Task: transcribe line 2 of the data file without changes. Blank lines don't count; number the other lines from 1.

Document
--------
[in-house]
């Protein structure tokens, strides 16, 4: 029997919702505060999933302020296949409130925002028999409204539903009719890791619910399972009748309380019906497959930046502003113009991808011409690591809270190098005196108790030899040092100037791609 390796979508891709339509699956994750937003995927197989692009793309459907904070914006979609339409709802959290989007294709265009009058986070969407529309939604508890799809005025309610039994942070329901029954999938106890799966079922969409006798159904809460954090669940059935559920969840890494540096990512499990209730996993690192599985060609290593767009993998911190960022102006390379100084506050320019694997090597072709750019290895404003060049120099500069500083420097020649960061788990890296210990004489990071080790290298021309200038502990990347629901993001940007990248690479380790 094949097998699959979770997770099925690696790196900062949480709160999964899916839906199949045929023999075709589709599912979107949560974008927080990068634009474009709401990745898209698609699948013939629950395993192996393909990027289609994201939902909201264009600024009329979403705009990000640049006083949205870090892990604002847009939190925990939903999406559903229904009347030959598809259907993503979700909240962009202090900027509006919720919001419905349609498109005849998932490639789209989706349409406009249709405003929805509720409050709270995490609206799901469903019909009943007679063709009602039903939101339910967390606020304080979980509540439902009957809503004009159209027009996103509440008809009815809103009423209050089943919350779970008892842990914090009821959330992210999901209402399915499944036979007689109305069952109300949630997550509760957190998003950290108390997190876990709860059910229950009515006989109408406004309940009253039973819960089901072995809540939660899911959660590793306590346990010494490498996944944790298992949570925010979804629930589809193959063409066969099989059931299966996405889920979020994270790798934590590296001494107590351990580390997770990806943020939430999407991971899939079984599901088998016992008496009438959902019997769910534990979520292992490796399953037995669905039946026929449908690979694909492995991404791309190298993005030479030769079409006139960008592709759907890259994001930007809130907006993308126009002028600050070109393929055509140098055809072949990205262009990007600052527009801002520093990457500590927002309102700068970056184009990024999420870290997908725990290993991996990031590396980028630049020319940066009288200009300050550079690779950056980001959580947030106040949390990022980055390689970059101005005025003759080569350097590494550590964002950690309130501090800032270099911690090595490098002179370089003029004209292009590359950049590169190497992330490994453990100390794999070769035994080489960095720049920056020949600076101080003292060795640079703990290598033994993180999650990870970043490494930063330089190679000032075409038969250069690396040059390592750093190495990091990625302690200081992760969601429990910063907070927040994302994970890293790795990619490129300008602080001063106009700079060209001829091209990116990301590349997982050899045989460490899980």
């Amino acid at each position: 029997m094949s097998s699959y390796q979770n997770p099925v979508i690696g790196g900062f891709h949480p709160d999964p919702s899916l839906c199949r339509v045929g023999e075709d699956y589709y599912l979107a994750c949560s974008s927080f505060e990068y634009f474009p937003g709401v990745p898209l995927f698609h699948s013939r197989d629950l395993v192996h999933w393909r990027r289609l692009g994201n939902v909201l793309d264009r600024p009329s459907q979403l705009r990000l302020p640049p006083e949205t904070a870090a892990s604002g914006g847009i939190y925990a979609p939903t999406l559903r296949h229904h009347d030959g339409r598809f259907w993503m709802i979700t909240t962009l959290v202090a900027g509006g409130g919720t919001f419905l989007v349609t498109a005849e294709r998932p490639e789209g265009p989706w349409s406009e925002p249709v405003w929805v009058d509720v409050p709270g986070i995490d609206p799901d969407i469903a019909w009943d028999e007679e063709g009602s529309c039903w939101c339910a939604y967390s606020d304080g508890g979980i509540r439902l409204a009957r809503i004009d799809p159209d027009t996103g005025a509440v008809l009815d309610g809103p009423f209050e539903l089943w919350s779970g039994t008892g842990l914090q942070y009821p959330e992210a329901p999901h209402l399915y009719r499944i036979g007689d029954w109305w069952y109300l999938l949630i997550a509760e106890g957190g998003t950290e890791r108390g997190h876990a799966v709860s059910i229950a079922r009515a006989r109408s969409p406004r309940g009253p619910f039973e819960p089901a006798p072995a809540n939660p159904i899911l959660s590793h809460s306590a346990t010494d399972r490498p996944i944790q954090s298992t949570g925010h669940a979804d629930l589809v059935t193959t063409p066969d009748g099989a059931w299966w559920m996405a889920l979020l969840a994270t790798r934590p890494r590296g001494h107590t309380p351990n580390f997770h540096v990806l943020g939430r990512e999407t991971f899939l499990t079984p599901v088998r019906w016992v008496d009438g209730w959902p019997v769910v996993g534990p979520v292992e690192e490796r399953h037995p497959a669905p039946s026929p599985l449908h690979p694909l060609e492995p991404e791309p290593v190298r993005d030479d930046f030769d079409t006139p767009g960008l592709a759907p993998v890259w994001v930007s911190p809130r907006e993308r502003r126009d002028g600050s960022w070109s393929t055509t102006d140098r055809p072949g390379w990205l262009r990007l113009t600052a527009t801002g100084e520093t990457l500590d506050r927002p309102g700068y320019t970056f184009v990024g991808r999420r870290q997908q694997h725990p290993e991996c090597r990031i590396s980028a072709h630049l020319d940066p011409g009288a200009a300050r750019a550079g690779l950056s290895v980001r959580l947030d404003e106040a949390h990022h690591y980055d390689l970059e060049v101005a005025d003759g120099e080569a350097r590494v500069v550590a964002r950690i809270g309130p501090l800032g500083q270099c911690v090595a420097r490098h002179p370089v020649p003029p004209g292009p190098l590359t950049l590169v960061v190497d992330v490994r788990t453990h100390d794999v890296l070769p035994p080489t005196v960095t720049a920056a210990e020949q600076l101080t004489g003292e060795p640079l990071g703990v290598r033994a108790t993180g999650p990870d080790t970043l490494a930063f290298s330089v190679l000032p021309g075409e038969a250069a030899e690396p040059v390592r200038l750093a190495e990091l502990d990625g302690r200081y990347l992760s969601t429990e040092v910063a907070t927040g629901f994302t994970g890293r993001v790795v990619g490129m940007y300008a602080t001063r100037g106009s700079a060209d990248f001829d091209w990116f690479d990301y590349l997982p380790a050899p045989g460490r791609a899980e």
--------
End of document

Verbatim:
């Protein structure tokens, strides 16, 4: 029997919702505060999933302020296949409130925002028999409204539903009719890791619910399972009748309380019906497959930046502003113009991808011409690591809270190098005196108790030899040092100037791609 390796979508891709339509699956994750937003995927197989692009793309459907904070914006979609339409709802959290989007294709265009009058986070969407529309939604508890799809005025309610039994942070329901029954999938106890799966079922969409006798159904809460954090669940059935559920969840890494540096990512499990209730996993690192599985060609290593767009993998911190960022102006390379100084506050320019694997090597072709750019290895404003060049120099500069500083420097020649960061788990890296210990004489990071080790290298021309200038502990990347629901993001940007990248690479380790 094949097998699959979770997770099925690696790196900062949480709160999964899916839906199949045929023999075709589709599912979107949560974008927080990068634009474009709401990745898209698609699948013939629950395993192996393909990027289609994201939902909201264009600024009329979403705009990000640049006083949205870090892990604002847009939190925990939903999406559903229904009347030959598809259907993503979700909240962009202090900027509006919720919001419905349609498109005849998932490639789209989706349409406009249709405003929805509720409050709270995490609206799901469903019909009943007679063709009602039903939101339910967390606020304080979980509540439902009957809503004009159209027009996103509440008809009815809103009423209050089943919350779970008892842990914090009821959330992210999901209402399915499944036979007689109305069952109300949630997550509760957190998003950290108390997190876990709860059910229950009515006989109408406004309940009253039973819960089901072995809540939660899911959660590793306590346990010494490498996944944790298992949570925010979804629930589809193959063409066969099989059931299966996405889920979020994270790798934590590296001494107590351990580390997770990806943020939430999407991971899939079984599901088998016992008496009438959902019997769910534990979520292992490796399953037995669905039946026929449908690979694909492995991404791309190298993005030479030769079409006139960008592709759907890259994001930007809130907006993308126009002028600050070109393929055509140098055809072949990205262009990007600052527009801002520093990457500590927002309102700068970056184009990024999420870290997908725990290993991996990031590396980028630049020319940066009288200009300050550079690779950056980001959580947030106040949390990022980055390689970059101005005025003759080569350097590494550590964002950690309130501090800032270099911690090595490098002179370089003029004209292009590359950049590169190497992330490994453990100390794999070769035994080489960095720049920056020949600076101080003292060795640079703990290598033994993180999650990870970043490494930063330089190679000032075409038969250069690396040059390592750093190495990091990625302690200081992760969601429990910063907070927040994302994970890293790795990619490129300008602080001063106009700079060209001829091209990116990301590349997982050899045989460490899980």